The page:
In the 2016 election, Hillary Clinton won the popular vote and Donald Trump won the electoral vote. Rather than trying to win according to the longstanding rules, Democrats, showing their disrespect for the Constitution, called for abolishing the Electoral College. Some Democrats even falsely claimed that the Electoral College was created to protect slavery, and liberals and establishmentarians of both parties claimed that it favored a certain political party over another. Republican Party members who opposed the Electoral College also did so because they believed it would force the GOP to adopt left-wing and globalist positions. Some more principled conservatives and conservative organizations, such as Prager University, defended the electoral college both before and after the election; however, some RINOs condemned it.

The NPV (National Popular Vote) anti-Electoral College supporters understand that their chances of actually amending the Constitution to abolish the Electoral College officially are practically nil. After all, they would need both houses of Congress, by two-thirds vote, to send an amendment to the states, and three-fourths of the states would have to ratify the proposal. Because they know that is unlikely to happen, the NPV movement argues that states can instead agree with other states to give their electoral votes to the winner of the national popular vote, regardless of who wins their state popular vote.

This is why Hans von Spakovsky, a senior legal fellow at The Heritage Foundation, called the NPV proposal an “end run” around the Constitution.

The compact has won in only 11 states — all Democratic “blue” states (the District of Columbia also favors the NPV, not surprisingly). The compact would not go into effect until enough states are in place to equal 270 votes — the minimum majority of the Electoral College vote. States that have passed the compact are California, Connecticut, Hawaii, Illinois, Maryland, Massachusetts, New Jersey, New York, Rhode Island, Vermont, and Washington, plus the District of Columbia.

Clearly, Democrats from larger-population states are the base of the NPV support, and NPV leaders realize they need some Republican-leaning states to get past 270 electoral votes. Accordingly, one of the lobbyists that NPV uses to court Republican legislators is Ray Haynes, a former Republican member of the California Senate.

Haynes told the Daily Signal, “The Electoral College doesn’t protect small states. It’s not learned people discussing who should be president. That’s all horse manure.”3

The NPV compact is unconstitutional and bad public policy. It would undermine the protections of the Electoral College, elevating the importance of big urban centers like New York and Los Angeles while diminishing the influence of smaller states and rural areas. That was a major reason for establishing the Electoral College in the first place: to prevent elections from becoming contests where presidential candidates would simply campaign in big cities for votes.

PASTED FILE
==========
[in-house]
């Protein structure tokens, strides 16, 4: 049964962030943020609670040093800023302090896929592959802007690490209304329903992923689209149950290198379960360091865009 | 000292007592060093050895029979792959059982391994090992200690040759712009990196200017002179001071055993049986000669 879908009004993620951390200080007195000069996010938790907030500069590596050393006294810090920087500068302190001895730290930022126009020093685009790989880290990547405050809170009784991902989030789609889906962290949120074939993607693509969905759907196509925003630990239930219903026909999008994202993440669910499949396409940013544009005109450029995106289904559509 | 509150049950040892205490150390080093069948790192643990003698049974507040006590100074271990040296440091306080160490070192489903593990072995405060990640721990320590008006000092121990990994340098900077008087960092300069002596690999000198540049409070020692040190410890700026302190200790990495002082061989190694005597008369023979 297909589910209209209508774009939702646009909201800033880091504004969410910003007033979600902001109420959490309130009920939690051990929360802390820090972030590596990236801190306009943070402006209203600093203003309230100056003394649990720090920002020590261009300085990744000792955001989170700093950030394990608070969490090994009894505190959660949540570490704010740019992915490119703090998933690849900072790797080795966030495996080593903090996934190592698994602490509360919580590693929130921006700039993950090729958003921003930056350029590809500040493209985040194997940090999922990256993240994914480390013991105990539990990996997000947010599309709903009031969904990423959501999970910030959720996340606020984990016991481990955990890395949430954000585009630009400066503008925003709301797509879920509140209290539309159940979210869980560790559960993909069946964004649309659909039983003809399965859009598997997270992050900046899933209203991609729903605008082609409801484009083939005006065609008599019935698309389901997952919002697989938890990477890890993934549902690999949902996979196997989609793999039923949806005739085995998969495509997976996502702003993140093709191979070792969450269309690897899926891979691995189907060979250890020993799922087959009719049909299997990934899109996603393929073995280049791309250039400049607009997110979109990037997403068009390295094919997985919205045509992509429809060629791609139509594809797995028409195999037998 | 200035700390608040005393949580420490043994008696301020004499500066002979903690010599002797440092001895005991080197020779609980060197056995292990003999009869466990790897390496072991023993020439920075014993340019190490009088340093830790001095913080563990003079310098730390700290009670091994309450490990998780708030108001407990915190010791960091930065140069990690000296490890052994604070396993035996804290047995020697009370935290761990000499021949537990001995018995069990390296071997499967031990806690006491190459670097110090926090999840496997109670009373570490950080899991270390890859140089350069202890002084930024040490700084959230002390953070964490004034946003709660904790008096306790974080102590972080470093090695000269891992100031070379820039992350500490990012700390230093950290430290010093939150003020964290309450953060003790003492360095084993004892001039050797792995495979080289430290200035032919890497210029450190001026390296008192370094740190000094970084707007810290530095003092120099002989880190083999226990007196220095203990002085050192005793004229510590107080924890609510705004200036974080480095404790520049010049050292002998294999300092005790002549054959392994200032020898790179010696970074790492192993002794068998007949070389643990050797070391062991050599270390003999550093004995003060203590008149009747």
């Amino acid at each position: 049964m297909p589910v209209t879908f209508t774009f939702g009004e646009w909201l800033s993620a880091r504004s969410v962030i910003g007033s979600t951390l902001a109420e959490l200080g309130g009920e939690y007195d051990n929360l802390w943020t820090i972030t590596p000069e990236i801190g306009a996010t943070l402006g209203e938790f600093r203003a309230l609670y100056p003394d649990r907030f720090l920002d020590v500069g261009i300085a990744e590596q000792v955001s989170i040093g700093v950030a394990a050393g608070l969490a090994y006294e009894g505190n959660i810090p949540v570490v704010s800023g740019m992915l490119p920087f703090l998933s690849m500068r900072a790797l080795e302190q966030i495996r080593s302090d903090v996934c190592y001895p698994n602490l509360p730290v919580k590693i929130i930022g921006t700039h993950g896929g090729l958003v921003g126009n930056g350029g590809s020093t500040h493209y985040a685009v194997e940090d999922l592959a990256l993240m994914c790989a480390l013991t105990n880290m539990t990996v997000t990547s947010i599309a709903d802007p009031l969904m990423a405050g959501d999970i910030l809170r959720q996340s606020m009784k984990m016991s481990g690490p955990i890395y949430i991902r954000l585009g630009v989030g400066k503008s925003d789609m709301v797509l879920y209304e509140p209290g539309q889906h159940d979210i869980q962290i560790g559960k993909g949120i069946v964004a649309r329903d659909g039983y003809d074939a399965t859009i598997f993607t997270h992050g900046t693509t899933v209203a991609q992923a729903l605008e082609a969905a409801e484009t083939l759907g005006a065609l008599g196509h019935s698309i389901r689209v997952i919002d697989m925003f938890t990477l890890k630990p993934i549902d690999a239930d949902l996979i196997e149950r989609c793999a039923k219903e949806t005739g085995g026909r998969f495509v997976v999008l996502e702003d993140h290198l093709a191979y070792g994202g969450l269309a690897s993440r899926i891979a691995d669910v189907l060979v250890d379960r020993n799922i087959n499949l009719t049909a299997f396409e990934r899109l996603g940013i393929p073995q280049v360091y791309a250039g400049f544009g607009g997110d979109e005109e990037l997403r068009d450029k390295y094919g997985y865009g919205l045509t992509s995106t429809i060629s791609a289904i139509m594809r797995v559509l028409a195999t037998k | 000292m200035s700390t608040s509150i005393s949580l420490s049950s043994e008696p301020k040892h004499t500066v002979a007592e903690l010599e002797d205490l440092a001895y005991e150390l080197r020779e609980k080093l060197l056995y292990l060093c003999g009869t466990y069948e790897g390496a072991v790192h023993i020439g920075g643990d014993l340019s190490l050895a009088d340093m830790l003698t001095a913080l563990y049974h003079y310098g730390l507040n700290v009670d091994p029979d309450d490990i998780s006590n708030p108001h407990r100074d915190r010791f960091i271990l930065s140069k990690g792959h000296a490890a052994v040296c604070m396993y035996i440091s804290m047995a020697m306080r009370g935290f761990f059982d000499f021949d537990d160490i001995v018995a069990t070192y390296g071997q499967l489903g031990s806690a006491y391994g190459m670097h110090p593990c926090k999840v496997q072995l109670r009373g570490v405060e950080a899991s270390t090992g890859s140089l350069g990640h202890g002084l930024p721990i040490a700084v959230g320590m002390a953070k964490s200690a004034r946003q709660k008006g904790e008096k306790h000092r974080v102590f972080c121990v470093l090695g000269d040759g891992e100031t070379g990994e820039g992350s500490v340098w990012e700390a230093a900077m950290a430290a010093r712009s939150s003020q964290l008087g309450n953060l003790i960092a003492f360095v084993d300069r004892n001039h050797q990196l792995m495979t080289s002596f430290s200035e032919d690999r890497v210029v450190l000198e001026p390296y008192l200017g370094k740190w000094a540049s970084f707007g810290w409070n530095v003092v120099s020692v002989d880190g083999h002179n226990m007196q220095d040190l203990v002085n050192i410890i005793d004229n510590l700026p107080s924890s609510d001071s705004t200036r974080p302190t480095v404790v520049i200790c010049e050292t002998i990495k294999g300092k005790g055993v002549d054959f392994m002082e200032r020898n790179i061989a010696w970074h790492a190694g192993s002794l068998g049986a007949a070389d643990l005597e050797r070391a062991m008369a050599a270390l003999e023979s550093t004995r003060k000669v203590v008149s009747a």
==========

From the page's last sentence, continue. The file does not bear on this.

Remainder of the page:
Consequently, these 11 blue states have entered into what’s called the National Popular Vote Interstate Compact, under which they pledge to award their electoral votes to the popular vote winner. If enough states are in the compact to reach the needed 270 votes, they could end up deciding elections—and they’re only 98 electoral votes away from being able to do just that. This is an end run around amending the Constitution.

The NPV strikes directly at the Founders’ views of federalism and a representative republic that balances popular sovereignty with structural protections for state governments and minority interests. The Electoral College has provided orderly elections for more than 200 years, allowing a stable transfer of power of the leadership of the world’s greatest democracy. As former Federal Election Commission Chairman Bradley Smith says, “We tinker with our success at our peril.”5

Along with much of the foundation of the country, the Electoral College is under increasing attack from various opponents on the Left. Fortunately, a documentary titled Safeguard: An Electoral College Story was released in September 2020 by Save Our States (a project of the Oklahoma Council of Public Affairs), which explains the history of the system of electing our nation’s president, and offers a powerful defense of it.

The biggest problem we face is that people don’t know how the Electoral College works, and they’ve never thought through what the trade-offs are,” Trent England, executive director of Save Our States said. Perhaps the biggest misunderstanding about the Electoral College is based on the idea that the United States is a democracy. England noted, “The Constitution does not establish a democracy. The Constitution is about establishing self-government in a way that protects individual rights, which oftentimes is directly at odds with democracy if the majority of the people want in some particular moment to interfere with the rights of a minority.

Christian Adams, president of the Public Interest Legal Foundation, also defended the Electoral College. “Without the Electoral College, the presidency would be decided in Boston, New York, Chicago, Seattle, San Francisco and Los Angeles.4